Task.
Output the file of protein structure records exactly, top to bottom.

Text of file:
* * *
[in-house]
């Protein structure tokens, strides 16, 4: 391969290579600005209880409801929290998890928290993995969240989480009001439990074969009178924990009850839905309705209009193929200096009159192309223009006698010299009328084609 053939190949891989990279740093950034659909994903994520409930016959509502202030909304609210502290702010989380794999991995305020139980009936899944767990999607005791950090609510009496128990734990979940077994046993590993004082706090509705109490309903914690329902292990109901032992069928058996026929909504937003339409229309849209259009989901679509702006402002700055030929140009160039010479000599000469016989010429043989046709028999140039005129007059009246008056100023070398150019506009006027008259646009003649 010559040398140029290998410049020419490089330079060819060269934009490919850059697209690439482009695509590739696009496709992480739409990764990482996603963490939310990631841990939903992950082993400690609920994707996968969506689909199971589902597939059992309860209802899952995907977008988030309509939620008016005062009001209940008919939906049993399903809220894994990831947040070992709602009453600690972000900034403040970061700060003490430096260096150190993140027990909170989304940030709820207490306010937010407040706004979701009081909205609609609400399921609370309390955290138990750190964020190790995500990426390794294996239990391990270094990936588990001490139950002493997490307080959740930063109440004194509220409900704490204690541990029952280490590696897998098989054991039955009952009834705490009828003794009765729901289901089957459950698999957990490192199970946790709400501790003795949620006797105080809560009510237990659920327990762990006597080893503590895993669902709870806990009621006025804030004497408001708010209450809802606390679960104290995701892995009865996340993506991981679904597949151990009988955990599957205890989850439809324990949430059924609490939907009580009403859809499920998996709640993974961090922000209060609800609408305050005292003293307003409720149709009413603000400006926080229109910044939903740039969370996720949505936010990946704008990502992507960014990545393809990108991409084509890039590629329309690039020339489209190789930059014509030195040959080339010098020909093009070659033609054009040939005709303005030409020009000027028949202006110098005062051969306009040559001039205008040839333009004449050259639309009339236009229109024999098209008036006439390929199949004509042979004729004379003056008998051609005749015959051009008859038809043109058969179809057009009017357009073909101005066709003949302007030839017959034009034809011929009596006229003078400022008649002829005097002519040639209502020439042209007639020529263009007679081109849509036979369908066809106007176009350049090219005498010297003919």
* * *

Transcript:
[in-house]
């Protein structure tokens, strides 16, 4: 391969290579600005209880409801929290998890928290993995969240989480009001439990074969009178924990009850839905309705209009193929200096009159192309223009006698010299009328084609 053939190949891989990279740093950034659909994903994520409930016959509502202030909304609210502290702010989380794999991995305020139980009936899944767990999607005791950090609510009496128990734990979940077994046993590993004082706090509705109490309903914690329902292990109901032992069928058996026929909504937003339409229309849209259009989901679509702006402002700055030929140009160039010479000599000469016989010429043989046709028999140039005129007059009246008056100023070398150019506009006027008259646009003649 010559040398140029290998410049020419490089330079060819060269934009490919850059697209690439482009695509590739696009496709992480739409990764990482996603963490939310990631841990939903992950082993400690609920994707996968969506689909199971589902597939059992309860209802899952995907977008988030309509939620008016005062009001209940008919939906049993399903809220894994990831947040070992709602009453600690972000900034403040970061700060003490430096260096150190993140027990909170989304940030709820207490306010937010407040706004979701009081909205609609609400399921609370309390955290138990750190964020190790995500990426390794294996239990391990270094990936588990001490139950002493997490307080959740930063109440004194509220409900704490204690541990029952280490590696897998098989054991039955009952009834705490009828003794009765729901289901089957459950698999957990490192199970946790709400501790003795949620006797105080809560009510237990659920327990762990006597080893503590895993669902709870806990009621006025804030004497408001708010209450809802606390679960104290995701892995009865996340993506991981679904597949151990009988955990599957205890989850439809324990949430059924609490939907009580009403859809499920998996709640993974961090922000209060609800609408305050005292003293307003409720149709009413603000400006926080229109910044939903740039969370996720949505936010990946704008990502992507960014990545393809990108991409084509890039590629329309690039020339489209190789930059014509030195040959080339010098020909093009070659033609054009040939005709303005030409020009000027028949202006110098005062051969306009040559001039205008040839333009004449050259639309009339236009229109024999098209008036006439390929199949004509042979004729004379003056008998051609005749015959051009008859038809043109058969179809057009009017357009073909101005066709003949302007030839017959034009034809011929009596006229003078400022008649002829005097002519040639209502020439042209007639020529263009007679081109849509036979369908066809106007176009350049090219005498010297003919």